Editorial Notes

Reviving The Appeal to Reason

(July 1931)

Written: July 1931.
First Published: The Militant, Vol. IV No. 14, 11 July 1931, p. 4.
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The announcement of the revival of the Appeal To Reason, with Fred Warren, its old managing editor again at the helm along with Haldeman-Julius, represents an attempt to interpret the discontent generated by the crisis in terms of pre-war radicalism. We do not wish success to this venture, although we are far from denying the importance and necessity of popular agitation sheets which extend their appeal and influence far out beyond the bounda.ries of the conscious section of the tabor movement. The old Appeal did this with an unparalleled effectiveness. It reached hundreds of thousands, at times even millions but nothing came of the movement it created. The logic of events disclosed a fatal weakness In the whole scheme, its ignominious collapse under the first guns of the war was a tragedy; the attempt to repeat the experiment is a farce.

The Appeal under Wayland and Warren was an agitator and therein lay its inherent defect. It was merely an agitator without weight or substance, scorning considerations of fundamental theory and, consequently, frothy, sensational, superficial, and crassly reformist. The unrest of the times and the ignorance of the movement invested the paper with a great temporary success. It “reached the masses” – with sound and fury signifying nothing except poverty of thought and ignorance of Marxian fundamentals. Theory was drowned out by the noise of empty agitation in those halcyon days before the war. But the test of events rendered a different verdict, The Appeal To Reason became a vulgar war-monger. Marxian theory stood its ground and became the foundation of a new proletarian movement.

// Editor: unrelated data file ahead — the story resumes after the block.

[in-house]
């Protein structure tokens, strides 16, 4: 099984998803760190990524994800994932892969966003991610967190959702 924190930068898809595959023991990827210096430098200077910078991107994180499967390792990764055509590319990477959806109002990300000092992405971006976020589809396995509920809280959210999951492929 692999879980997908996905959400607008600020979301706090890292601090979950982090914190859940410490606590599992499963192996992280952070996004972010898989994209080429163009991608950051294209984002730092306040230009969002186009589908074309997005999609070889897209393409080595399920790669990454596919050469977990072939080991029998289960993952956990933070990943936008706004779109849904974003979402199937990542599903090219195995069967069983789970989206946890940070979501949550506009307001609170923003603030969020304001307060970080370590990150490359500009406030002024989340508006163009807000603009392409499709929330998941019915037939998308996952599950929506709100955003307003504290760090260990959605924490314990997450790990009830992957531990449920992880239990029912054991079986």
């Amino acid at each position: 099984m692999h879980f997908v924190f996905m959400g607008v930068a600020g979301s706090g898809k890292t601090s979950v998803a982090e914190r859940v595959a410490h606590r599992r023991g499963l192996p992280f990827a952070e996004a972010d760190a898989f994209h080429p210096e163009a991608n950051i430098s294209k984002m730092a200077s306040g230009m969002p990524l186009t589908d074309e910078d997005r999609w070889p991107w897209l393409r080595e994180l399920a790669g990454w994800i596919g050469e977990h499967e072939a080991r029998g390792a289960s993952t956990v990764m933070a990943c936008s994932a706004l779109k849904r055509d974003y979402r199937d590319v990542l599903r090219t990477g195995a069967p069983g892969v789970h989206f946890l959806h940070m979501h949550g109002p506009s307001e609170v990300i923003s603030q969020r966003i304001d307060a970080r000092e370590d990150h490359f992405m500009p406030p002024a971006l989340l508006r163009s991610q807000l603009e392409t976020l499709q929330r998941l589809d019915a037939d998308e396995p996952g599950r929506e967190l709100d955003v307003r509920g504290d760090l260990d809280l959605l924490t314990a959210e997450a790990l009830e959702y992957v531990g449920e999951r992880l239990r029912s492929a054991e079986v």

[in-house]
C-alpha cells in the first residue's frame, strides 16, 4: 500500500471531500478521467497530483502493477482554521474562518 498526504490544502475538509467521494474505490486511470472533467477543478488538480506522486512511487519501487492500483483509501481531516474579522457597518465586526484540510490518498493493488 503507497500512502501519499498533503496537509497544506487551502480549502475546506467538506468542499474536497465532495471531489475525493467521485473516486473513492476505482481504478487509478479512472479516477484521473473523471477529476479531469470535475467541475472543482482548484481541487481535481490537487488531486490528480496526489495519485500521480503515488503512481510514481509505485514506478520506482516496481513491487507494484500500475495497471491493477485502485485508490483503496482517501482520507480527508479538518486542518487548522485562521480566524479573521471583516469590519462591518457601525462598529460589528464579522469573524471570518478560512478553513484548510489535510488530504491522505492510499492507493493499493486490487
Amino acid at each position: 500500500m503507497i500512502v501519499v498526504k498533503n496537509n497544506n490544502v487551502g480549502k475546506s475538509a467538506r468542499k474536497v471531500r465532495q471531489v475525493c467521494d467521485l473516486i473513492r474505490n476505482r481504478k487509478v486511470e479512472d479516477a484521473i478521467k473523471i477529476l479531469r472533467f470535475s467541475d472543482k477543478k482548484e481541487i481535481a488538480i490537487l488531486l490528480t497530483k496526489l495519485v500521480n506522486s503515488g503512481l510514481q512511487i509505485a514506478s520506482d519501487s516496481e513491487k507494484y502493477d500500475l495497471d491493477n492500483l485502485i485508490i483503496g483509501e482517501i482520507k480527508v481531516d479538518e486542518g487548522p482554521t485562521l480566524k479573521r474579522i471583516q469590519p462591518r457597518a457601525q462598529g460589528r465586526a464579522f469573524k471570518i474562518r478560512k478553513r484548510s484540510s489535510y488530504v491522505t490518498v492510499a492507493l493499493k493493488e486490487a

Because of that experience and to the extent that the present-day movement of the militant proletariat has assimilated the lesson, it stands on higher ground and cannot be dragged back again to the swamps of yesterday. Agitation in itself possesses no revolutionary virtue. Only to the extent that it proceeds from revolutionary theory, and is constantly tested and regulated by it, does agitation serve as an impetus to the development of a class movement. The first and foremost task is to advance this idea and struggle for its hegemony.

At bottom this is what the struggle of the Opposition signifies. It derives its historic importance not only from its implacable antagonism to the old reformist agitation under the old and discredited trademarks. The inadequacy of the old movement on this basis has been sufficiently demonstrated, at least in the eyes of the workers’ vanguard. A more acute and immediate danger is the attempt to smuggle in the outworn methods and conceptions under the flag of Communism. The blustering agitation of the Centrists, debasing all the theoretical traditions of the movement borrows more than a little on this account. The ignorant ballyhoo, about “mass work” which is heard on the fringes of the Left Opposition is at bottom nothing more than this.

So you will give up the slogan, “Go to the masses” – say the advocates of agitation for its own sake. No. But in order to make its meaning clearer – to arm the movement against Appeal to Reasonism, open and disguised – the Opposition adds an amendment to make the slogan read: Go to the masses with a revolutionary policy!

Last updated on: 13.1.2013